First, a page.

The simulation community has been focused on re-creating virtual scenarios for learners that duplicate real-world scenarios, but a realistic replication of all stimuli has proven difficult due to lack of the right technology and extremely high costs. However, the future of learning is rapidly increasing the use of immersive learning technologies to create virtual, augmented, and mixed realities.
How are they doing this? By using selective fidelity. Selective Fidelity is an approach using the stimuli that are truly necessary to perform a learning task in the real world. Some items might be needed in high fidelity, others medium or low fidelity, and still others aren’t needed at all.
It is natural to focus on the physical fidelity of the technology, but the importance of behavioral fidelity in what trainees are doing when learning in the system should not be overlooked. It is important to assess the level of fidelity needed for effective immersive learning systems that leave a lasting positive impact on your learning and training!
Talk about what selective fidelity is and its uses in immersive learning and technology solutions
Assess behavioral fidelity and its relevant dimensions in virtual, augmented, and mixed realities
Discuss methods to guide investment decisions and the positive impact that selective fidelity could have on your learning and training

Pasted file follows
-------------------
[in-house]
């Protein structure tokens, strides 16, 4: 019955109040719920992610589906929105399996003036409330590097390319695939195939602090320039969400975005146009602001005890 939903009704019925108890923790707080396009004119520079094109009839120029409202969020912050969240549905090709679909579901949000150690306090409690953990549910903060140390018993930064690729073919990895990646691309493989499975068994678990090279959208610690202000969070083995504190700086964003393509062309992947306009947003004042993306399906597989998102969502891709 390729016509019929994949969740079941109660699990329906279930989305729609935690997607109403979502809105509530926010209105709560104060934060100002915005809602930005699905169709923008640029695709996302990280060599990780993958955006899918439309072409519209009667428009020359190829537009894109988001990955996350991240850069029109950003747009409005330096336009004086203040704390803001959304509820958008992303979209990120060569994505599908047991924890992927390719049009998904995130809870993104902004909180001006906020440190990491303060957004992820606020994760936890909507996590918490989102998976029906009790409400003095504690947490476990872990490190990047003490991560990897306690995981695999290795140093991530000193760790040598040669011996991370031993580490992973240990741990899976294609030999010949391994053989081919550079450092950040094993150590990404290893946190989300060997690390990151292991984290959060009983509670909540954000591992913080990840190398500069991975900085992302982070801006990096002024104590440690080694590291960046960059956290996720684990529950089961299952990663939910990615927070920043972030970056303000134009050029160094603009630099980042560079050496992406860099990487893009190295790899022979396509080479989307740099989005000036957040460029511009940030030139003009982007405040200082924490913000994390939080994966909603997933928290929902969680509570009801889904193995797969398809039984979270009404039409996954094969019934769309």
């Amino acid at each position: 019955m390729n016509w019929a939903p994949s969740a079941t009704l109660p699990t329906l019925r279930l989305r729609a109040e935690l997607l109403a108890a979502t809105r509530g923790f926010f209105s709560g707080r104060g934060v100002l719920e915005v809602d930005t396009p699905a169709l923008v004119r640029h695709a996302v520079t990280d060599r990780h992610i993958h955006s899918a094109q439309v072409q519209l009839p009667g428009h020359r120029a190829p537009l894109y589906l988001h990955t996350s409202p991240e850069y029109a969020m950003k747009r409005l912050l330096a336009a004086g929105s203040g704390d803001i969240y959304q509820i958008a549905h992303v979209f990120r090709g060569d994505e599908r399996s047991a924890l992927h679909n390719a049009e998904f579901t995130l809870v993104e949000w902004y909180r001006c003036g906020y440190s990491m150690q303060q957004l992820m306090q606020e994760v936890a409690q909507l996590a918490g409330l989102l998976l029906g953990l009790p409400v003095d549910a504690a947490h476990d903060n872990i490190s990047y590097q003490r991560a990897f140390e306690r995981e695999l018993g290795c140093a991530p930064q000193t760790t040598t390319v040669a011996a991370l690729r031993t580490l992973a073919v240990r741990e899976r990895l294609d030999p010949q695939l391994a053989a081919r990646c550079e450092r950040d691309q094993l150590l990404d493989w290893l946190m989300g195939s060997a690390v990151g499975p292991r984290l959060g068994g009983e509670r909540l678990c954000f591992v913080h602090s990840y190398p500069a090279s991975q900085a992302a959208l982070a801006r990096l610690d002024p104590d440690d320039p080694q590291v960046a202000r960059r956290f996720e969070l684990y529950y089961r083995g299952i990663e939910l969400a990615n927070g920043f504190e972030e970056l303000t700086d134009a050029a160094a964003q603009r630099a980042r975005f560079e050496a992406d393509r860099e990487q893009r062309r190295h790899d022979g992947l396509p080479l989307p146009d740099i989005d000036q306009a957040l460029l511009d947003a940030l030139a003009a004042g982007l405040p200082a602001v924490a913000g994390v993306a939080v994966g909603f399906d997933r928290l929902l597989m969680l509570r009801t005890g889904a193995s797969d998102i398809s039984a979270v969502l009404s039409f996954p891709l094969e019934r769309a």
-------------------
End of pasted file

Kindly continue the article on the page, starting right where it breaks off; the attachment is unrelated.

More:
Dennis Folds is a human systems scientist with over 38 years experience leading and executing user-centered design projects and human performance research. He has been project director and principal investigator for over 100 sponsored research programs. His major research programs include development of countermeasures against manned threat systems, development of guidelines and designer support tools for traffic management systems, cockpit design for the SH-2G(A) helicopter, auditory perception of simultaneous sounds, characteristic errors in rapid decision making, modeling and simulation of human performance in threat systems, development of electronic combat mission planning systems and training systems, and human capital modeling. He built and led the Human Systems Integration capability at the Georgia Tech Research Institute (GTRI), serving as Branch Head for Human Systems Engineering and as Division Chief for Human Systems Integration. He also served as GTRI Chief Scientist for five years. He founded Lowell Scientific Enterprises, providing human systems integration support. He received his Ph.D. in Engineering Psychology from Georgia Tech.
Michael Hruska is a technologist and design thinking (DT) practitioner with experiences spanning across standards, emerging technologies, learning, and science. He is a former researcher at the National Institute of Standards and Technology (NIST). Mike provides technology, business model and innovation solutions to Fortune 500, government and startups. He researches, strategizes, designs, and makes advanced technology solutions and products. His team has built award-winning products and delivered solutions that support millions of users and billions of hits of daily web traffic. Michael’s experience spans the continuum between advanced research on adaptive learning ecosystems and emerging technology solution/product design in a variety of industries.